Are Kale varieties interchangeable in recipes?
I hit the motherload on organic winter greens at a farmers market this weekend (4 bunches for $6). Out of the 4 bunches, two of them are varieties of Kale, curly and red Russian. I was reading a recent thread from about kale and a lot of the recipes were for lacinato kale… I hardly see anything about Russian kale and not too much about curly. Does anyone have any experience with switching out kale varieties in recipes? I want to try a kale salad recipe (or something light), but I am not certain it would work with the kale I have…. I know these kinds of kale work in soup, but I don’t want to make soup because I made a kale and white bean soup recently. They look so different, so I'm afraid to blindly experiment.
Thanks in Advance
You should give braising a try. You can also saute until soft and blend into smashed potatoes.
When braising, I like to use chicken stock and a pinch of pepperoncini. Throw in a can of cannelini beans for a really hearty dish. Kale takes well to a sweet/sour braise too-- a little vinegar and sugar really wakes it up.
Here's one of my own favorite kale recipes, & one I've made with all 3 varieties of kale mentioned here - Curly, Red Russian, & the "Black" (aka "Dinosaur" or "Lancinato"):
BREEZY GREEK PENNE PASTA WITH KALE AND FETA
Half to 1 pound penne pasta (Barilla is my favorite brand), cooked according to al dente package directions & drained
1 block/container of Feta cheese, chopped/crumbled
Approx. 12-24 Kalamata olives, pitted, & roughly chopped **
Approx. 1 pound/bunch of Kale, rinsed, stems removed & discarded, & leaves roughly sliced/chopped
½ a large or 1 small red onion, peeled & chopped
A few dollops of extra virgin olive oil for sauteeing
Dash or so of chicken broth or water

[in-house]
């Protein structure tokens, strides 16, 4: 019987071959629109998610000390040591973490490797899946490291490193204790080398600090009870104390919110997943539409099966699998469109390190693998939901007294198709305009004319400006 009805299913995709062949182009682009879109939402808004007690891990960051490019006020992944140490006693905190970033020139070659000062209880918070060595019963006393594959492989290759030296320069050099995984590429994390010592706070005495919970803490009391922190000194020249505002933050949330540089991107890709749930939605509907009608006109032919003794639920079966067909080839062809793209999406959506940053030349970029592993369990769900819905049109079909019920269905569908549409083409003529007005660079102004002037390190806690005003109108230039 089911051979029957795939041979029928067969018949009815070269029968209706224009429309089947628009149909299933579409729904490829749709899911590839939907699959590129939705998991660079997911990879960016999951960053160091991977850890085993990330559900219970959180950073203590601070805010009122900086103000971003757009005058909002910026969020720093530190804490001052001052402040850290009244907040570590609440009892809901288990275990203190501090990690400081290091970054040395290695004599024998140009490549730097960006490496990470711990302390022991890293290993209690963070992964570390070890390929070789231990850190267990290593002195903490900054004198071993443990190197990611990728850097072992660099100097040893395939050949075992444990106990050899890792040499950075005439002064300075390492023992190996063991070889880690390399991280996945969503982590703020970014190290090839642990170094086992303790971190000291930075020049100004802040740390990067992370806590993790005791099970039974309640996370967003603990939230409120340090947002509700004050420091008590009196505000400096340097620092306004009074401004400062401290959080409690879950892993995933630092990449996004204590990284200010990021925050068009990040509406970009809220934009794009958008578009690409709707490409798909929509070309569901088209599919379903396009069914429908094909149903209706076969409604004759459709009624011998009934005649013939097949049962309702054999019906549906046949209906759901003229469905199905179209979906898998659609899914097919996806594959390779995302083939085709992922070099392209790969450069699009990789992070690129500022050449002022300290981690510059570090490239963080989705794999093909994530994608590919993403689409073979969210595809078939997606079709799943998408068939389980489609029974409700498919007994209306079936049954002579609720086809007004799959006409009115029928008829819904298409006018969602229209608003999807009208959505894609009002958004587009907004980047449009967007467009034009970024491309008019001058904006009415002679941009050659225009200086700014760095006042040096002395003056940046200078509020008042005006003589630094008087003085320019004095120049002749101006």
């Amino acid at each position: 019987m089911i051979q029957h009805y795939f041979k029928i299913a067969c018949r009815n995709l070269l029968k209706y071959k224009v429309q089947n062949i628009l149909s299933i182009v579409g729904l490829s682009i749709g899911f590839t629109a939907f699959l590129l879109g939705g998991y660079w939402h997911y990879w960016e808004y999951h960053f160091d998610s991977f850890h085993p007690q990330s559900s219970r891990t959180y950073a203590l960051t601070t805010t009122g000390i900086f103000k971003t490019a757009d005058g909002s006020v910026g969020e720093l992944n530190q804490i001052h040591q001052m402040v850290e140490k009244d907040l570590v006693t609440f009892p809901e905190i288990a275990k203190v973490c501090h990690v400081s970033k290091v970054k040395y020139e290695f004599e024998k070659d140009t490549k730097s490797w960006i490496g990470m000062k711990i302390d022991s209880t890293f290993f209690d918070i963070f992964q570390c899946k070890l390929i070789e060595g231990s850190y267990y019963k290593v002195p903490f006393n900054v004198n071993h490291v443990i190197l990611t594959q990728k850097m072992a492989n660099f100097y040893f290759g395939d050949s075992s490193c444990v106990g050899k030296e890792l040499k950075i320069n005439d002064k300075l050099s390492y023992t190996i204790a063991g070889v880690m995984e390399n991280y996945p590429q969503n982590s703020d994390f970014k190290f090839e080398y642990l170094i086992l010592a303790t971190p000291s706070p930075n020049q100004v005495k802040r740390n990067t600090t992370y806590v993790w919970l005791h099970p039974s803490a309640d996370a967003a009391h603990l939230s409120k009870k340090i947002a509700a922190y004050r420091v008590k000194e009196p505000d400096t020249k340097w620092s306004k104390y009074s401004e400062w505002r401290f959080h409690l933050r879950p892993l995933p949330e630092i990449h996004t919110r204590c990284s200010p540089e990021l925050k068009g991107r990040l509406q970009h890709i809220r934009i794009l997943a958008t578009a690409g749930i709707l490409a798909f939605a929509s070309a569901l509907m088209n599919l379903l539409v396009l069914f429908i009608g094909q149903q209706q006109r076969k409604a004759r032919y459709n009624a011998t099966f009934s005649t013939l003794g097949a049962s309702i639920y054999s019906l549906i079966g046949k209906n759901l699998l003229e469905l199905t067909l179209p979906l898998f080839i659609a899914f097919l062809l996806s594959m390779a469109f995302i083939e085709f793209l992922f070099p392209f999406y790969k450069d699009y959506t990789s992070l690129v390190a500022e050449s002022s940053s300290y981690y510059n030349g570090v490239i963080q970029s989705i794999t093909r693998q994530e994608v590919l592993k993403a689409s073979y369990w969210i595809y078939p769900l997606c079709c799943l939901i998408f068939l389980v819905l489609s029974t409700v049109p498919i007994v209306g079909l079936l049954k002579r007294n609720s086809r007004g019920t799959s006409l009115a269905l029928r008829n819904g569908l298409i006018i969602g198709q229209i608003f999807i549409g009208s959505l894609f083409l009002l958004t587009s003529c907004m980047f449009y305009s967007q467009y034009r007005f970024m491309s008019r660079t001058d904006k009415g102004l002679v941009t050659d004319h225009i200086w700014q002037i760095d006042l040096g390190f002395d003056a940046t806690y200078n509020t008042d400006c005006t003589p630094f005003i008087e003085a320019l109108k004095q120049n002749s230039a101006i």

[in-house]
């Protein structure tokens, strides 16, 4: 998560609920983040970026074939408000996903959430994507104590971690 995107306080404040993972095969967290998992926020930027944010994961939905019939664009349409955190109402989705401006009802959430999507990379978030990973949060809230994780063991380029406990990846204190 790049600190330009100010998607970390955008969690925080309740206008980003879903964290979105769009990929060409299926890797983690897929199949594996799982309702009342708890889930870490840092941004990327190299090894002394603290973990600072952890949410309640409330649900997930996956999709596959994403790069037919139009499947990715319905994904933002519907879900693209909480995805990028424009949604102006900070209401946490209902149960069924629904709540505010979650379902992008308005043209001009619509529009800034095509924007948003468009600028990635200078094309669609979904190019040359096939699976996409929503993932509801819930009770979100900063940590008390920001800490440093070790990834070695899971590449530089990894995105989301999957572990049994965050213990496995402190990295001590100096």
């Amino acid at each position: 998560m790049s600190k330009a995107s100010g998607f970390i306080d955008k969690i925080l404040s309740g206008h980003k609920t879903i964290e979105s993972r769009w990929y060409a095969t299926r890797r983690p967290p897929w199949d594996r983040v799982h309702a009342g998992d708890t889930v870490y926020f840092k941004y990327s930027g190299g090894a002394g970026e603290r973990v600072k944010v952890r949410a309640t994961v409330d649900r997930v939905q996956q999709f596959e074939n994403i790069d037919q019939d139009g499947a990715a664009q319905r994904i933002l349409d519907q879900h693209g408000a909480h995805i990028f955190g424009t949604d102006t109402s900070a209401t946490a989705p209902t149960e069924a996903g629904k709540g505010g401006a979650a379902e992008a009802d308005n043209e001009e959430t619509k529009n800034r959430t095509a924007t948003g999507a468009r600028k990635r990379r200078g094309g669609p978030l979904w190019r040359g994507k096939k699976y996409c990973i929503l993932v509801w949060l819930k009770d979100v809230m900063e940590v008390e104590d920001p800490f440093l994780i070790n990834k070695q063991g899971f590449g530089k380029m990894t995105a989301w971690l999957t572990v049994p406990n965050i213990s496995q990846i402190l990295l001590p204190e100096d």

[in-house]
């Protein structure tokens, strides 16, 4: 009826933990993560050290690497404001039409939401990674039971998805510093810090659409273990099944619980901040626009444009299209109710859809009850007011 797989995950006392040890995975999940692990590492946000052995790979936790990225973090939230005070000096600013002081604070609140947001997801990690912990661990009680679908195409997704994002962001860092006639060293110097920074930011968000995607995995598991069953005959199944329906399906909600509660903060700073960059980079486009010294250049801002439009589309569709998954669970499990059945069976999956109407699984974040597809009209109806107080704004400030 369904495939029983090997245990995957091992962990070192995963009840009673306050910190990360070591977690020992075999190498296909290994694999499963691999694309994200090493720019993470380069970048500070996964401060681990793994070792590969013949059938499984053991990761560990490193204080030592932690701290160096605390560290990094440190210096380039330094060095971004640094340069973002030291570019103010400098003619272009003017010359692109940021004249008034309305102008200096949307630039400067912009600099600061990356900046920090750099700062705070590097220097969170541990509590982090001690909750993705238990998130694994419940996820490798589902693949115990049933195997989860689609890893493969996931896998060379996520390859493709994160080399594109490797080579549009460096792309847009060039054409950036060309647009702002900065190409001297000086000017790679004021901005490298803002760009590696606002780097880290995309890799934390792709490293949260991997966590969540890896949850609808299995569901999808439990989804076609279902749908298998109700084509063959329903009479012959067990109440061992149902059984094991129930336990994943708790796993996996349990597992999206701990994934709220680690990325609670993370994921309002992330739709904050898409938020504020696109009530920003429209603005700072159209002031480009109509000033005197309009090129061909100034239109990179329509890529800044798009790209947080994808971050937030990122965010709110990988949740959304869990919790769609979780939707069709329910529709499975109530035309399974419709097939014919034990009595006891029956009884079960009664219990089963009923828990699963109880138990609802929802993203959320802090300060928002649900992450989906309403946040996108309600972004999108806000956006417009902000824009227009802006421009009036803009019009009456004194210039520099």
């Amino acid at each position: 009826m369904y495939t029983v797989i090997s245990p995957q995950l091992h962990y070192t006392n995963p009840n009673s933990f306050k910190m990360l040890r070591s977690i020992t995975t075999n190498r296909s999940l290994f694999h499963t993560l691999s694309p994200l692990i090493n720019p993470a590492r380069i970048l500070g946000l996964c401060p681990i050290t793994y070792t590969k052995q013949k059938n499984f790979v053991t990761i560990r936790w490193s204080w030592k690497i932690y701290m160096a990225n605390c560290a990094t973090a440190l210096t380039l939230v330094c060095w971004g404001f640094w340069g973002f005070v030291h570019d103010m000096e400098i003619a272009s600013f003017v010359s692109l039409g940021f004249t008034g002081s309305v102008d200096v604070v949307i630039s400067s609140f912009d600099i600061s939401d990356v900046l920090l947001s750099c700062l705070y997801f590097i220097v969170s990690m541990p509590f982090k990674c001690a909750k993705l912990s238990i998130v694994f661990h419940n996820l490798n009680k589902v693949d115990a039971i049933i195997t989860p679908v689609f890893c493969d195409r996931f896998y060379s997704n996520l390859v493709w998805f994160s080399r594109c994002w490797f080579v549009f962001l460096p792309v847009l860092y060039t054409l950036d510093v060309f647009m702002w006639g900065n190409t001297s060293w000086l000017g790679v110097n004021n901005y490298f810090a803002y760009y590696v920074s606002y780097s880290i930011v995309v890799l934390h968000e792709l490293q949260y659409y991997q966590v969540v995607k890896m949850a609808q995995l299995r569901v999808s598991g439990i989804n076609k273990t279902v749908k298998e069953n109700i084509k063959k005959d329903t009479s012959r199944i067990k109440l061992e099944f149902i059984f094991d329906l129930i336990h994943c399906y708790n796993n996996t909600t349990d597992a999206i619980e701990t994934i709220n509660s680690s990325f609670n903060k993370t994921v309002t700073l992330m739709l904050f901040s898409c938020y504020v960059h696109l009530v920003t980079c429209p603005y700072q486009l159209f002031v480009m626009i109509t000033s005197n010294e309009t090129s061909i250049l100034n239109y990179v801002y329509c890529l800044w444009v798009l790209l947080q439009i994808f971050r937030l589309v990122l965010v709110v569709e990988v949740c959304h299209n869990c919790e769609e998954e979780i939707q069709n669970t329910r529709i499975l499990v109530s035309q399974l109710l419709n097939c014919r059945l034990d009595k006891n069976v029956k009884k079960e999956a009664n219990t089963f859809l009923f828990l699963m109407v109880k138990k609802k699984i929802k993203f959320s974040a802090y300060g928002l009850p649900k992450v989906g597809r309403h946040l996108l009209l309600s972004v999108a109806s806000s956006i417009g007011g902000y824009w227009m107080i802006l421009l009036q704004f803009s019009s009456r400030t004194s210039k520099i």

Dash of crushed red pepper flakes (optional)
While the cooked pasta is draining in a colander, heat the olive oil in the pot the pasta was cooked in & saute the onion until softened but not brown. Add the chopped kale, stir a bit until wilted, & add a dash or 2 of chicken broth or water if necessary to prevent burning. Add chopped olives, cooked pasta, feta cheese, & crushed red pepper & stir again – gently - until pasta is heated through. Serve hot or at room temperature.
** If you can’t obtain pitted olives, pitting them is accomplished easily by simply placing your broad kitchen knife (sharp side away from you) over each olive & briskly hitting down on the knife with your hand. Olive will break open & pit will be easy to remove.
I absolutely love kale. A couple of frequent applications:
Braised Kale and Tomatoes
1 large bunch of kale (~1.5 lbs), washed and torn into small pieces
1 small can crushed tomatoes
1-2 cloves garlic, crushed
olive oil (or any oil, really)
dried chili flakes
Saute the garlic in oil over medium-high heat. Add the kale and saute for a few minutes. Salt generously, then add the tomatoes and chili flakes. Cover and cook for 10-15 minutes or so, stirring occasionally.
Kale and Cannelinis (a weeknight life-saver! Ready in 20 minutes tops)
2 T. olive oil
2 cloves garlic
a big pinch dried rosemary
a smaller pinch crushed red pepper flakes
salt and pepper to taste
1/2 bunch kale, torn or chopped (you can use chard/silverbeet or any other cooking green; adjust cooking time accordingly)